Parents demand answers over degree discrimination scandal that sees high achievers denied places on courses in favour of English and foreign students who pay sky-high fees
Angry parents want to know why their kids are 'discriminated' against
School leavers with as many as eight A passes in their Highers have been rejected from Scotland’s top universities in favour of English and foreign students who pay sky-high fees.
Nicola Sturgeon and John Swinney have been sent dozens of letters from furious parents after their children lost out on places.
The Scottish Government’s free education policy means universities have quotas for domestic applicants, while they can accept as many as they want from fee-paying countries.
Today, we reveal heartbreaking correspondence from mums and dads to the First Minister and Education Secretary that show youngsters who have up to eight A-grade Highers being rejected from law, medicine and international relations degrees.
One letter, released through freedom of information, said: “Just over two weeks ago, my son had his dream shattered when, despite six As at Higher and on track for a further three As at Advanced Higher, and various other achievements, he was rejected for the course he has been driving towards for years – international relations at St Andrews University.
Letters have been sent to First Minister Nicola Sturgeon
“These achievements are the result of a huge amount of hard work and dedication.
“He has done all that was asked of him and more, and much of the reason for his rejection is a direct consequence of your funding system and cap, which is making it harder and harder for Scots to achieve a place at a Scottish university.
“Every other nation has a better chance of going to a Scottish university than Scots do.”
Fees for English students are about £9000 a year at top Scottish universities while those from countries outside the EU can pay over £20,000 a year.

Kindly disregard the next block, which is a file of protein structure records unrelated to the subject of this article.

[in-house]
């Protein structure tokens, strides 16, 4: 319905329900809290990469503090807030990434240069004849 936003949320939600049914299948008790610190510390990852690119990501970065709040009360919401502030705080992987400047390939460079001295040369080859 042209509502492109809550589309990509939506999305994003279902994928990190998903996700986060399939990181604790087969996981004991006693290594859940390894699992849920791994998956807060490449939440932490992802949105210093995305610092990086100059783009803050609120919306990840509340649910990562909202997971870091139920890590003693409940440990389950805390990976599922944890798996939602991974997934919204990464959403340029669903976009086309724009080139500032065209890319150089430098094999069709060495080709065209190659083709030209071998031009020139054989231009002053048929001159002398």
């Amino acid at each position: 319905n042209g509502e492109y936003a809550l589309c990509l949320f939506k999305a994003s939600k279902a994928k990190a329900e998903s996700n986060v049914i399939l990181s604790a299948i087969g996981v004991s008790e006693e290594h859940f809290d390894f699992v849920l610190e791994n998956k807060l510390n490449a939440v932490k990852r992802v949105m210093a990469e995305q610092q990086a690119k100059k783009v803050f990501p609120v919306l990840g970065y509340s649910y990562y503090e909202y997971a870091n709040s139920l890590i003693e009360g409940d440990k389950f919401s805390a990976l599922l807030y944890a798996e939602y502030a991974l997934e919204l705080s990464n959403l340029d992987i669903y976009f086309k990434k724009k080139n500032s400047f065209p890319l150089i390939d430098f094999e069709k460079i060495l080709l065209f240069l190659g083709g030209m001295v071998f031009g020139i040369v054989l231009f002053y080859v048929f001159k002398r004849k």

Another letter said: “Why is it that a straight-A student with extracurricular experience (sports, volunteering, Duke of Edinburgh, etc), who has followed the advice of Pathways in course choices and gained work experience, is rejected outright for medicine from Aberdeen, Dundee, Edinburgh and St Andrews?
One student's years of work targeting a course at St Andrews University came to nothing
“We are now working through options with our daughter and I am shocked to realise that those options are very limited. I put this down to quotas and rationing of places to home/EU students. Options are available to those who pay fees but we don’t even get that option because we are Scottish.”
The parent, whose name was redacted, added: “In a country crying out for doctors, this seems like a wasted opportunity for everyone.”
Another letter, sent in August 2017, stated: “My daughter is 18 and has just left school with six As in Highers and two As in maths and chemistry in Advanced Highers. She worked incredibly hard for these results without the help of tutors or supported study. She applied to study medicine in Scotland but was unsuccessful.”
The letter added that after the teenager tried instead to apply for maths and finance through clearing, she was told “no places were available for Scottish students”.
Glasgow Uni had 29 courses available to students from elsewhere in the UK compared to five for Scots